By Laurel Rosenhall, CALmatters
Inside the California Assembly chamber on the night of June 1, the presiding officer urged lawmakers to recognize former members in their midst, “the honorable Henry Perea and Felipe Fuentes.” In a familiar Capitol ritual, the former assemblymen waved from the balcony as applause rang out from their one-time colleagues.
But the two weren’t just retired lawmakers—they were now lobbyists being paid by oil companies to kill a bill that would soon meet its fate on the Assembly floor below.
That bill, by Democratic Assemblywoman Cristina Garcia, aimed to force industry to reduce air pollution that comes from their plants. Garcia knew the lobbyists in the balcony were pals with many of her Assembly colleagues, she knew oil and other industries were working hard to defeat her, and she knew her bill was in danger.
A million people in her industrial Los Angeles neighborhood “have been treated like a wasteland,” Garcia said in frustration, wiping tears from her eyes. Then she cast a glance toward the balcony. “Clean air is a big deal for a lot of Californians,” she said. “You have a choice: Do we all matter?”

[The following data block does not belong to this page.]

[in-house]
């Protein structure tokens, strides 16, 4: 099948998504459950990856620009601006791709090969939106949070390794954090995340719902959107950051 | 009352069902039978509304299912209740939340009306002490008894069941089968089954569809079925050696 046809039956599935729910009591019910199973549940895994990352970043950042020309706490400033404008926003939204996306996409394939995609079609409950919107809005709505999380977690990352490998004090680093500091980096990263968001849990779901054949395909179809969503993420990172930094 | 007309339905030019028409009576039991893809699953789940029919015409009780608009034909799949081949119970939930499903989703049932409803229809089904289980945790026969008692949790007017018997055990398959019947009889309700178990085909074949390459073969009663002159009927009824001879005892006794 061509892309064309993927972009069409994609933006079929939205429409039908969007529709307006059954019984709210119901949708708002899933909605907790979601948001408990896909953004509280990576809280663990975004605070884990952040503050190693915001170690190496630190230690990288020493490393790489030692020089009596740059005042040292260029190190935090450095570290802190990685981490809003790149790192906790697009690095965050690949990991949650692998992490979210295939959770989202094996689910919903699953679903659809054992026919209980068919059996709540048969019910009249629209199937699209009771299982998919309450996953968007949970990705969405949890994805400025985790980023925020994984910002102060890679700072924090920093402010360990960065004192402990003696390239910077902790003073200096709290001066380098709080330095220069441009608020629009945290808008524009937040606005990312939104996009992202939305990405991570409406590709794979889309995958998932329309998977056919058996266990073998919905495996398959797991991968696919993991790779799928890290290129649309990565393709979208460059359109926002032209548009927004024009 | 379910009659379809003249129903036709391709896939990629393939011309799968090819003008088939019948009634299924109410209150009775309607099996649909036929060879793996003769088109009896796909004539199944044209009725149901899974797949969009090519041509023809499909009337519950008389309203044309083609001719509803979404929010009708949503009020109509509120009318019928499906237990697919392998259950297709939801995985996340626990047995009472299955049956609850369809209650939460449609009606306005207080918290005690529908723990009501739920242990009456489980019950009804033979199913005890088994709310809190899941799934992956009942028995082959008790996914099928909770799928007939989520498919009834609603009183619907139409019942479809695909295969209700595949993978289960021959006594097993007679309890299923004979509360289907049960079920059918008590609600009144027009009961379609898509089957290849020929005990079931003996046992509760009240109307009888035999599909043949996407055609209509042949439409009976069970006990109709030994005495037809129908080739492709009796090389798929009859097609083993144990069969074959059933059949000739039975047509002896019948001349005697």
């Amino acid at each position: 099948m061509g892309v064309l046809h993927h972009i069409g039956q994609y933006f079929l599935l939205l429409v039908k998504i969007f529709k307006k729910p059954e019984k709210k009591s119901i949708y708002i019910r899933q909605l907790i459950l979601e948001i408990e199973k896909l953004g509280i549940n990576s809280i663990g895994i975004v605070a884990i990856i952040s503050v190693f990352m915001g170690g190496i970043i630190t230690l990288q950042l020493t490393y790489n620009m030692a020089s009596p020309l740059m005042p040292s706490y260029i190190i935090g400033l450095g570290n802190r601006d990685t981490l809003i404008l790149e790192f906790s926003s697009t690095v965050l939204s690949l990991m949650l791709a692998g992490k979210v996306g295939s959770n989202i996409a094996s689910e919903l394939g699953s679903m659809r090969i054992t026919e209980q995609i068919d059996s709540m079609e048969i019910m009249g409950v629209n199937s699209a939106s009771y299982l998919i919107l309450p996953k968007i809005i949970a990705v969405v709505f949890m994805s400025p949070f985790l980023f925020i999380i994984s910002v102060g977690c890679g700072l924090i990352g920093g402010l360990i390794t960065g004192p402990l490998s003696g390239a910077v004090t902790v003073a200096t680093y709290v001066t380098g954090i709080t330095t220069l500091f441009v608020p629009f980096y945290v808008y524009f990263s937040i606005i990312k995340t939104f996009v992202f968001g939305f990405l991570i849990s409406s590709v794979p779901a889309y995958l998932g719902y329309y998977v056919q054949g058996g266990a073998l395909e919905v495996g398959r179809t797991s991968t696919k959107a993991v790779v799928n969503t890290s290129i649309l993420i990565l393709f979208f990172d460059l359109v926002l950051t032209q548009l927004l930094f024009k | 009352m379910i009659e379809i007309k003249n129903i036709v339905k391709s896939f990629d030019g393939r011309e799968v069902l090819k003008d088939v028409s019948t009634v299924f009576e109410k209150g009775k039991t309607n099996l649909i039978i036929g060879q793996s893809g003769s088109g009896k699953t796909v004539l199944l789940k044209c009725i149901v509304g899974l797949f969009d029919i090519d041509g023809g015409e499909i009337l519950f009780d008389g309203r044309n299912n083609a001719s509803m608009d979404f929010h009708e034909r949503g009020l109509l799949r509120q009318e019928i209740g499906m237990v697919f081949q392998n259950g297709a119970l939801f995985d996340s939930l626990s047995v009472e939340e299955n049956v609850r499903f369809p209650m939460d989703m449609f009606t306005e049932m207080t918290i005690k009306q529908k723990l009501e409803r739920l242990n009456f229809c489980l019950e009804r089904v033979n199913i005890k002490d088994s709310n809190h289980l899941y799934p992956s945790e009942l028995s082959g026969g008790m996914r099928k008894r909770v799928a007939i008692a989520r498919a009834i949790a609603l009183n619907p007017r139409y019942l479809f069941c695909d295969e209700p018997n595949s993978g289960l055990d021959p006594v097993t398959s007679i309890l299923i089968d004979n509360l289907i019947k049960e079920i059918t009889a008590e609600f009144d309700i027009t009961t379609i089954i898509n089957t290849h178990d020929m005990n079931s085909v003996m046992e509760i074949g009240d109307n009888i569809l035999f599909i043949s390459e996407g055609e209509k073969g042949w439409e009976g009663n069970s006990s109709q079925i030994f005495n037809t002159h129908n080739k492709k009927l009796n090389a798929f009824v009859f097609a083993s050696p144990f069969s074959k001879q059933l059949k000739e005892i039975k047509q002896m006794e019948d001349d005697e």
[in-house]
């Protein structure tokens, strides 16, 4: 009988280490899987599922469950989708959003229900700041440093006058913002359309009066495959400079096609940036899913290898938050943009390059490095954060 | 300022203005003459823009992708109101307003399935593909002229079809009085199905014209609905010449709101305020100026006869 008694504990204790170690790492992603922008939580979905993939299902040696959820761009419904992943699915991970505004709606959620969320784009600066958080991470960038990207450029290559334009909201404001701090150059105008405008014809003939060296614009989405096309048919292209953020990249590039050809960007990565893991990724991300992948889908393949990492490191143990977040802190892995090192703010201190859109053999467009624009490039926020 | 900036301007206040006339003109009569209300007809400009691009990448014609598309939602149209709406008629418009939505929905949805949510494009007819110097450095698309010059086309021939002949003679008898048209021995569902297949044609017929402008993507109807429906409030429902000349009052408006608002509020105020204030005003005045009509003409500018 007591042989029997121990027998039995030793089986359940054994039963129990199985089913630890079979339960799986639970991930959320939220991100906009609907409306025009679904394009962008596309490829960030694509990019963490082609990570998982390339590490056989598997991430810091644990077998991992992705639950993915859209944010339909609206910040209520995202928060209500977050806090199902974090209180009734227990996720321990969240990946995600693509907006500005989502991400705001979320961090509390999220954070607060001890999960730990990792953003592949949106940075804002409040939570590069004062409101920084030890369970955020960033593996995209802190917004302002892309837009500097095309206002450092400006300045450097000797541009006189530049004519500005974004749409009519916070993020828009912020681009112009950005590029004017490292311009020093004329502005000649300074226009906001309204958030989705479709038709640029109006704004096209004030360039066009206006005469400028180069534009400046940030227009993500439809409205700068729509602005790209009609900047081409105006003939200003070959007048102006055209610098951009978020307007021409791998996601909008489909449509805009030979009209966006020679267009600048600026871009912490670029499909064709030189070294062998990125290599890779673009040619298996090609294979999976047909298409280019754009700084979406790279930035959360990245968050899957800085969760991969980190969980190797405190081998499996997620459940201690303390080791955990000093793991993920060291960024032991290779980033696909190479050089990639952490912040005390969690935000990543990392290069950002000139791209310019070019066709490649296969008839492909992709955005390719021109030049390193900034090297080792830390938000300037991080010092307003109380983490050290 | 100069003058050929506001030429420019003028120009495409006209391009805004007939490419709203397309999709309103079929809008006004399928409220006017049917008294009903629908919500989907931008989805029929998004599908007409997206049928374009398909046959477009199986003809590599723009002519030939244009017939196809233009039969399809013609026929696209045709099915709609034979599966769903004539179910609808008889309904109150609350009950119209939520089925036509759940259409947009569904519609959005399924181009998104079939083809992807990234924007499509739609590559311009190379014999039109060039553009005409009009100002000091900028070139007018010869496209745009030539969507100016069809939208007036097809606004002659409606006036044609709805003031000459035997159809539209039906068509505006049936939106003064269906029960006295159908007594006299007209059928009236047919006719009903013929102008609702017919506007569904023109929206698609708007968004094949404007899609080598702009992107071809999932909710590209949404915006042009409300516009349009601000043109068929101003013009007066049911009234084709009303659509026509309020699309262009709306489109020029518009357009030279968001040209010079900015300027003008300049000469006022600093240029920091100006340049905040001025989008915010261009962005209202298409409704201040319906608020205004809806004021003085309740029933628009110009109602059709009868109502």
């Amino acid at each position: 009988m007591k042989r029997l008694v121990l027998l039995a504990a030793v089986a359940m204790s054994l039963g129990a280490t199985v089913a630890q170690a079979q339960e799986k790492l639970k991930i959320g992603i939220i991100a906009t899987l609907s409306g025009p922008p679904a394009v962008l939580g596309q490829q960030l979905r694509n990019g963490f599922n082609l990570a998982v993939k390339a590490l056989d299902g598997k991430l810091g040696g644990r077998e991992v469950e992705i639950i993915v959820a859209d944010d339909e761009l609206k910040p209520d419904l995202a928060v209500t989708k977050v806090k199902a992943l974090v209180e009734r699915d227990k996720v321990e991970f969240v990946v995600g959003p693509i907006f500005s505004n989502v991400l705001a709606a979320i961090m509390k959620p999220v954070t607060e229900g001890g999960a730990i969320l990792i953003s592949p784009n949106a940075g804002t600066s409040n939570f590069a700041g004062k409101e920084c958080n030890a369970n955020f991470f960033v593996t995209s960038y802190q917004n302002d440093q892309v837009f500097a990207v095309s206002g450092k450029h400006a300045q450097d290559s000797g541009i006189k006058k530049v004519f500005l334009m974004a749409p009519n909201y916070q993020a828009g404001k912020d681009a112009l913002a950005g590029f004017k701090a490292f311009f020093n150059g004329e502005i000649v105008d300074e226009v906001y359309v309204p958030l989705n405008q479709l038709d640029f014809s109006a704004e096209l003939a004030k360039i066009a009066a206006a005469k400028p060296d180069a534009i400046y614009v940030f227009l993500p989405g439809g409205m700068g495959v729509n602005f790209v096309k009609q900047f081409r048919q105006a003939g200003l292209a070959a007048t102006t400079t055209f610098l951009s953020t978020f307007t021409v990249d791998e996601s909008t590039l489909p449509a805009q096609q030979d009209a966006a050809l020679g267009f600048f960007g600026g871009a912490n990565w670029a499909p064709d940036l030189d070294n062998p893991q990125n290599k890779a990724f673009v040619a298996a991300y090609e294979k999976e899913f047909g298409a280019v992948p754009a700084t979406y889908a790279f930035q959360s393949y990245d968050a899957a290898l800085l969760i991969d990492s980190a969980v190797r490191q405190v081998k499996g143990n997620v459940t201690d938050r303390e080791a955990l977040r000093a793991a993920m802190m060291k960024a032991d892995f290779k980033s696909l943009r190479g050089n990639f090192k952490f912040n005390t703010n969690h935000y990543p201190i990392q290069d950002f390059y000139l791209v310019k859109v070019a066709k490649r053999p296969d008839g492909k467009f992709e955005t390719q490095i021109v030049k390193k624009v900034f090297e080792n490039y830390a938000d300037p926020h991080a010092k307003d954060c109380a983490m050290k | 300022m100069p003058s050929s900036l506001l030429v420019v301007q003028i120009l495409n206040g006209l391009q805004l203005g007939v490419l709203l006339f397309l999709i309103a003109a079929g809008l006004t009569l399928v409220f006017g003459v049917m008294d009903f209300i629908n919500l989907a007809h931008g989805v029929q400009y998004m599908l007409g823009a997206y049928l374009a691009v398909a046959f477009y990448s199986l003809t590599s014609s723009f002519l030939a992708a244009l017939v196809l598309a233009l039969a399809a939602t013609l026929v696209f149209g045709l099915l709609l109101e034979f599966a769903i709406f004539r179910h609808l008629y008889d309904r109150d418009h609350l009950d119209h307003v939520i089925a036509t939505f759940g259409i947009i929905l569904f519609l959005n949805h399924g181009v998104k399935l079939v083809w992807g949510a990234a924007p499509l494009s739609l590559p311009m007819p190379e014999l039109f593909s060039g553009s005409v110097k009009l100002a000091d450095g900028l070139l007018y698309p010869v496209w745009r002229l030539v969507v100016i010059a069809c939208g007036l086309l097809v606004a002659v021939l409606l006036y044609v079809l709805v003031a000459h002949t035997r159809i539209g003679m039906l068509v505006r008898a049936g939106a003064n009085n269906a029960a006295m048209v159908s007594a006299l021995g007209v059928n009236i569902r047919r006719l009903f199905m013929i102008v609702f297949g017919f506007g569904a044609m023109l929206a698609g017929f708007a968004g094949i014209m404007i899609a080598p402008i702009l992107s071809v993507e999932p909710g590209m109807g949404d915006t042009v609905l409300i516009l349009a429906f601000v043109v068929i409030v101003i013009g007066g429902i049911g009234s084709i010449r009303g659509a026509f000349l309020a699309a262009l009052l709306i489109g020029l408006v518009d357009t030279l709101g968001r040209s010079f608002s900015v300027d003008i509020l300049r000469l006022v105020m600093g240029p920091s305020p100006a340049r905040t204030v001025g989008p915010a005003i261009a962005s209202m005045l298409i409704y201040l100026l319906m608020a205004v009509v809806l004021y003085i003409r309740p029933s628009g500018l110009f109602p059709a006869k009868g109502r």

Her bill fell six votes short, as moderate Democrats joined Republicans to quash it. The moment marked a win for oil—and revolving-door politics.
Today Garcia cites the lobbyists’ special relationships with current legislators as among the factors to blame for her bill’s demise. “When you have a former member on the floor at the same time they are working for or against the bill,” she said, “you open the opportunity to have access in a way lobbyists normally would not have.”
Sacramento is full of termed-out or retired lawmakers who make second careers as lobbyists, strolling through a “revolving door” between government and the private sector. Current law prohibits ex-legislators from directly lobbying their former colleagues for one year after they leave the Legislature, and a measure on Gov….